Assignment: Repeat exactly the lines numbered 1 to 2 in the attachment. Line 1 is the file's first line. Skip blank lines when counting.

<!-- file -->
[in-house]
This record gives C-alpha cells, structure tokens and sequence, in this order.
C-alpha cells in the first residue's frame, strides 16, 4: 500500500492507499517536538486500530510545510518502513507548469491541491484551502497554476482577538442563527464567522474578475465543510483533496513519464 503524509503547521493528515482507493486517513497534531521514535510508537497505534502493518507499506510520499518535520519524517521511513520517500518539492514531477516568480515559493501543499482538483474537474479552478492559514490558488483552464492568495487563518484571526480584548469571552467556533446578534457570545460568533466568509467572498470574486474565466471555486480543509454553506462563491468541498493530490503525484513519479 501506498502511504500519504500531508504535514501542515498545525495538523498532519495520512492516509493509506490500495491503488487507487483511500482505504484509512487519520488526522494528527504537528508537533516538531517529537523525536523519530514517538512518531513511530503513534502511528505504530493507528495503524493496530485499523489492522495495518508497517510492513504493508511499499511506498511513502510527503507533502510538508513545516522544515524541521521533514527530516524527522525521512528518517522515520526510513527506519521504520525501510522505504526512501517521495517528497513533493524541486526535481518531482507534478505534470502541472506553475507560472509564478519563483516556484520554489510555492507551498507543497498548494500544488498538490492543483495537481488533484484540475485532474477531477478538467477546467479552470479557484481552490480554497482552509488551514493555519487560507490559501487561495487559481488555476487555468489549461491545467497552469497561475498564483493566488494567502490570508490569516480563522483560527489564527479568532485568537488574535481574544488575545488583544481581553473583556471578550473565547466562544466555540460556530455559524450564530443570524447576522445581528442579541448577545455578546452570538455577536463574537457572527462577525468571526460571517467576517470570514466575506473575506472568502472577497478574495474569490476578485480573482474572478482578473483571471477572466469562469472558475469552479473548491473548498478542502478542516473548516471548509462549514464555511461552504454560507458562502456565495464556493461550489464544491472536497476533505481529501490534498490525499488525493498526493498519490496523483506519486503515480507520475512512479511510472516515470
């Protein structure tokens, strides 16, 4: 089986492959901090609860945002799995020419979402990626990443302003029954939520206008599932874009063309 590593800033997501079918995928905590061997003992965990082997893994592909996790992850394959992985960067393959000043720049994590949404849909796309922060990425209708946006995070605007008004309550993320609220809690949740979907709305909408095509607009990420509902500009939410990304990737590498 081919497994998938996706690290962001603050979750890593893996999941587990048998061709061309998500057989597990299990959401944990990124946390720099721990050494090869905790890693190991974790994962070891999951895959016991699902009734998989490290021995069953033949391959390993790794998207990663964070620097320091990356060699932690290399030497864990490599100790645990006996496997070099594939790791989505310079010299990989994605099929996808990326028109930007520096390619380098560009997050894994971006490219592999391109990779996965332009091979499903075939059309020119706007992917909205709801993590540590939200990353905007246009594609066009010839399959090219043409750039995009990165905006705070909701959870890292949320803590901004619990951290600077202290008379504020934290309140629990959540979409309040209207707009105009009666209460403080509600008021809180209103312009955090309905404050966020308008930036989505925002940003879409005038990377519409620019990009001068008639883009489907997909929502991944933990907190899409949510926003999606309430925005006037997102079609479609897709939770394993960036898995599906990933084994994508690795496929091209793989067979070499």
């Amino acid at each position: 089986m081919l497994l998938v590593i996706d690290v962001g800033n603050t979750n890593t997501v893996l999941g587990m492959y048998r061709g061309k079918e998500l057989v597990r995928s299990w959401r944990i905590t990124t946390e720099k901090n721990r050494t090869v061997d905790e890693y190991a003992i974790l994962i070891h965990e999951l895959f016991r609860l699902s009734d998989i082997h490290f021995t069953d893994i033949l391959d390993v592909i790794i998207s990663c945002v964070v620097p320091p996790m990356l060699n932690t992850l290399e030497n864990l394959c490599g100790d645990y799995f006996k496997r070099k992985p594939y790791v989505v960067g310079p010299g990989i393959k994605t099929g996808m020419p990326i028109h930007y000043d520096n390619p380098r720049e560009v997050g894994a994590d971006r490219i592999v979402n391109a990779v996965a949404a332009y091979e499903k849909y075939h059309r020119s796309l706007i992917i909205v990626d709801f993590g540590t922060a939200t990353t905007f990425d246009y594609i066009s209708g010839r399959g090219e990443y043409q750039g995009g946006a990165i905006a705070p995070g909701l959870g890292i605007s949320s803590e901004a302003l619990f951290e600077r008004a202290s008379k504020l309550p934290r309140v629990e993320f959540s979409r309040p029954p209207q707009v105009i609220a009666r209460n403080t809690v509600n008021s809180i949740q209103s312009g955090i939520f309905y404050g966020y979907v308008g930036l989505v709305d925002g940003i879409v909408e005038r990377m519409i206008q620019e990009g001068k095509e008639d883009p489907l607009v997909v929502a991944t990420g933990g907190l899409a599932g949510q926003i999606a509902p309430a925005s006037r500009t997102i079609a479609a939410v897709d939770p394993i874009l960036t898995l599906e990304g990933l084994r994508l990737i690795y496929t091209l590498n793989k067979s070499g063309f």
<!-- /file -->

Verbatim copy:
[in-house]
This record gives C-alpha cells, structure tokens and sequence, in this order.